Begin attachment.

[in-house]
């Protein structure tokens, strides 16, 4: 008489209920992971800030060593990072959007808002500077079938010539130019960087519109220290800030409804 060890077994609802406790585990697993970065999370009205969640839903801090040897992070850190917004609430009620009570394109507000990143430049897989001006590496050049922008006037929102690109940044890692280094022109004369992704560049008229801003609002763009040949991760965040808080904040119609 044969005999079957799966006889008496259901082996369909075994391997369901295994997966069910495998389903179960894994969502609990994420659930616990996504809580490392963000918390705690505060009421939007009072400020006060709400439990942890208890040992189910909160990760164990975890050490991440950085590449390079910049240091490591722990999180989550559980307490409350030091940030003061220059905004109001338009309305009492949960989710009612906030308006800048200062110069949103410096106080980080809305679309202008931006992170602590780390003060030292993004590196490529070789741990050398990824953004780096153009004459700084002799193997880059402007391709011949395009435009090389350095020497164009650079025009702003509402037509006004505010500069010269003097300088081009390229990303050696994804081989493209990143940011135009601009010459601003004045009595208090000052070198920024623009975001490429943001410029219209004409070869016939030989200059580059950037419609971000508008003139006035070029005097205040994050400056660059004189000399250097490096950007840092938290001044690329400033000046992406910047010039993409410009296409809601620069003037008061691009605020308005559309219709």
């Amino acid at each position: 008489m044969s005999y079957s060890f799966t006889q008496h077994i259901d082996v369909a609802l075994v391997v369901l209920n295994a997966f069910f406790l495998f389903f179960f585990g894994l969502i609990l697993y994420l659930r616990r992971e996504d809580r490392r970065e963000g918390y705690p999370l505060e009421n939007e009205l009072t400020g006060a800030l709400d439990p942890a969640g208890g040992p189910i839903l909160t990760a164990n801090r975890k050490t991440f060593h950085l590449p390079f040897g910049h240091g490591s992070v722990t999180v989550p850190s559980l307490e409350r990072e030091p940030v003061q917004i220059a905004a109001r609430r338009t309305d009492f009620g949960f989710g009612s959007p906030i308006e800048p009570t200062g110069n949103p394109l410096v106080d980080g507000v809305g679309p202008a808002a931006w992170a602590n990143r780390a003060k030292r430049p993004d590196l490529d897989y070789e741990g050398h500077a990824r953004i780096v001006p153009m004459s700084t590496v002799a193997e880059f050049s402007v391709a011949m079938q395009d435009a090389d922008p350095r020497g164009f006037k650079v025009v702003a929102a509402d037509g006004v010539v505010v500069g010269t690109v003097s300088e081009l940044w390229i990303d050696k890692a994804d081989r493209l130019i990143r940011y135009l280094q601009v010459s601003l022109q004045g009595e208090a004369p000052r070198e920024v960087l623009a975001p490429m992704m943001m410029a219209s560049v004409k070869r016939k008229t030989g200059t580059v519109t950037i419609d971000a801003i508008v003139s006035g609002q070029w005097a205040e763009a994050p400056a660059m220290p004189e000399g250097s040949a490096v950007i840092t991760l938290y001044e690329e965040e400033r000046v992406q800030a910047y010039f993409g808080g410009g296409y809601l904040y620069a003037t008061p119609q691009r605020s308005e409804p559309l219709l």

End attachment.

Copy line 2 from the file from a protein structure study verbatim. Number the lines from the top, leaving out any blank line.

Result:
């Protein structure tokens, strides 16, 4: 008489209920992971800030060593990072959007808002500077079938010539130019960087519109220290800030409804 060890077994609802406790585990697993970065999370009205969640839903801090040897992070850190917004609430009620009570394109507000990143430049897989001006590496050049922008006037929102690109940044890692280094022109004369992704560049008229801003609002763009040949991760965040808080904040119609 044969005999079957799966006889008496259901082996369909075994391997369901295994997966069910495998389903179960894994969502609990994420659930616990996504809580490392963000918390705690505060009421939007009072400020006060709400439990942890208890040992189910909160990760164990975890050490991440950085590449390079910049240091490591722990999180989550559980307490409350030091940030003061220059905004109001338009309305009492949960989710009612906030308006800048200062110069949103410096106080980080809305679309202008931006992170602590780390003060030292993004590196490529070789741990050398990824953004780096153009004459700084002799193997880059402007391709011949395009435009090389350095020497164009650079025009702003509402037509006004505010500069010269003097300088081009390229990303050696994804081989493209990143940011135009601009010459601003004045009595208090000052070198920024623009975001490429943001410029219209004409070869016939030989200059580059950037419609971000508008003139006035070029005097205040994050400056660059004189000399250097490096950007840092938290001044690329400033000046992406910047010039993409410009296409809601620069003037008061691009605020308005559309219709």